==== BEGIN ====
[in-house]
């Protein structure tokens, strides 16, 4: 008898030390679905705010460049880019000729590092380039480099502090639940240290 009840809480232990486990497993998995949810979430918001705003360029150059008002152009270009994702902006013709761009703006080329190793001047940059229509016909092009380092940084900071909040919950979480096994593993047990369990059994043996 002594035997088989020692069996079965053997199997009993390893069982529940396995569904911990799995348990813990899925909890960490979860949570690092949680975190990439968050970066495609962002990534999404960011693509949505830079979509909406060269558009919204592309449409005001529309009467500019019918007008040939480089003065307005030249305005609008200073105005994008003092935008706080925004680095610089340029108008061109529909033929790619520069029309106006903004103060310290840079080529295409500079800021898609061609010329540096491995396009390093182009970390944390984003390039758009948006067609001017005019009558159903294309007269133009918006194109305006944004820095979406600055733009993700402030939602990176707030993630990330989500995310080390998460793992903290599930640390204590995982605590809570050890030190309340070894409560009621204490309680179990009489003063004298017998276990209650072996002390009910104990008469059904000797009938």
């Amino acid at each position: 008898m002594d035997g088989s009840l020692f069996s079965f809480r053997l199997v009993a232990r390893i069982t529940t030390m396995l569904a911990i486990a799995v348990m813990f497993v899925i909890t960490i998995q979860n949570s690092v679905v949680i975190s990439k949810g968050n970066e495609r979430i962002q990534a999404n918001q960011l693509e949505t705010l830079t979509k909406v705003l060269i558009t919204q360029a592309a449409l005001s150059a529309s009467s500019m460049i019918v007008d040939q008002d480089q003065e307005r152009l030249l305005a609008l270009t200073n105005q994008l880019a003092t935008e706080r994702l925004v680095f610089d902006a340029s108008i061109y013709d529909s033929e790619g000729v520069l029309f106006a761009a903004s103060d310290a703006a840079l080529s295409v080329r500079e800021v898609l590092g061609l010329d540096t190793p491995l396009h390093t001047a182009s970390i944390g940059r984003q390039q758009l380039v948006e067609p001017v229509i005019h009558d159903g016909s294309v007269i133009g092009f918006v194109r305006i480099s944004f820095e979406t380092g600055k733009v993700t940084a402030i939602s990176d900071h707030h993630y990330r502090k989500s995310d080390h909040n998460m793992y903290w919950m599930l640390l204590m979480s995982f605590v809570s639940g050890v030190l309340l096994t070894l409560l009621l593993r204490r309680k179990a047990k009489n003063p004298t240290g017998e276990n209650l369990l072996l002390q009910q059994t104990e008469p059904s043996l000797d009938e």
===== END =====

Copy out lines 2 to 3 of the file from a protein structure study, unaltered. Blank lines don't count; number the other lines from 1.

């Protein structure tokens, strides 16, 4: 008898030390679905705010460049880019000729590092380039480099502090639940240290 009840809480232990486990497993998995949810979430918001705003360029150059008002152009270009994702902006013709761009703006080329190793001047940059229509016909092009380092940084900071909040919950979480096994593993047990369990059994043996 002594035997088989020692069996079965053997199997009993390893069982529940396995569904911990799995348990813990899925909890960490979860949570690092949680975190990439968050970066495609962002990534999404960011693509949505830079979509909406060269558009919204592309449409005001529309009467500019019918007008040939480089003065307005030249305005609008200073105005994008003092935008706080925004680095610089340029108008061109529909033929790619520069029309106006903004103060310290840079080529295409500079800021898609061609010329540096491995396009390093182009970390944390984003390039758009948006067609001017005019009558159903294309007269133009918006194109305006944004820095979406600055733009993700402030939602990176707030993630990330989500995310080390998460793992903290599930640390204590995982605590809570050890030190309340070894409560009621204490309680179990009489003063004298017998276990209650072996002390009910104990008469059904000797009938």
């Amino acid at each position: 008898m002594d035997g088989s009840l020692f069996s079965f809480r053997l199997v009993a232990r390893i069982t529940t030390m396995l569904a911990i486990a799995v348990m813990f497993v899925i909890t960490i998995q979860n949570s690092v679905v949680i975190s990439k949810g968050n970066e495609r979430i962002q990534a999404n918001q960011l693509e949505t705010l830079t979509k909406v705003l060269i558009t919204q360029a592309a449409l005001s150059a529309s009467s500019m460049i019918v007008d040939q008002d480089q003065e307005r152009l030249l305005a609008l270009t200073n105005q994008l880019a003092t935008e706080r994702l925004v680095f610089d902006a340029s108008i061109y013709d529909s033929e790619g000729v520069l029309f106006a761009a903004s103060d310290a703006a840079l080529s295409v080329r500079e800021v898609l590092g061609l010329d540096t190793p491995l396009h390093t001047a182009s970390i944390g940059r984003q390039q758009l380039v948006e067609p001017v229509i005019h009558d159903g016909s294309v007269i133009g092009f918006v194109r305006i480099s944004f820095e979406t380092g600055k733009v993700t940084a402030i939602s990176d900071h707030h993630y990330r502090k989500s995310d080390h909040n998460m793992y903290w919950m599930l640390l204590m979480s995982f605590v809570s639940g050890v030190l309340l096994t070894l409560l009621l593993r204490r309680k179990a047990k009489n003063p004298t240290g017998e276990n209650l369990l072996l002390q009910q059994t104990e008469p059904s043996l000797d009938e």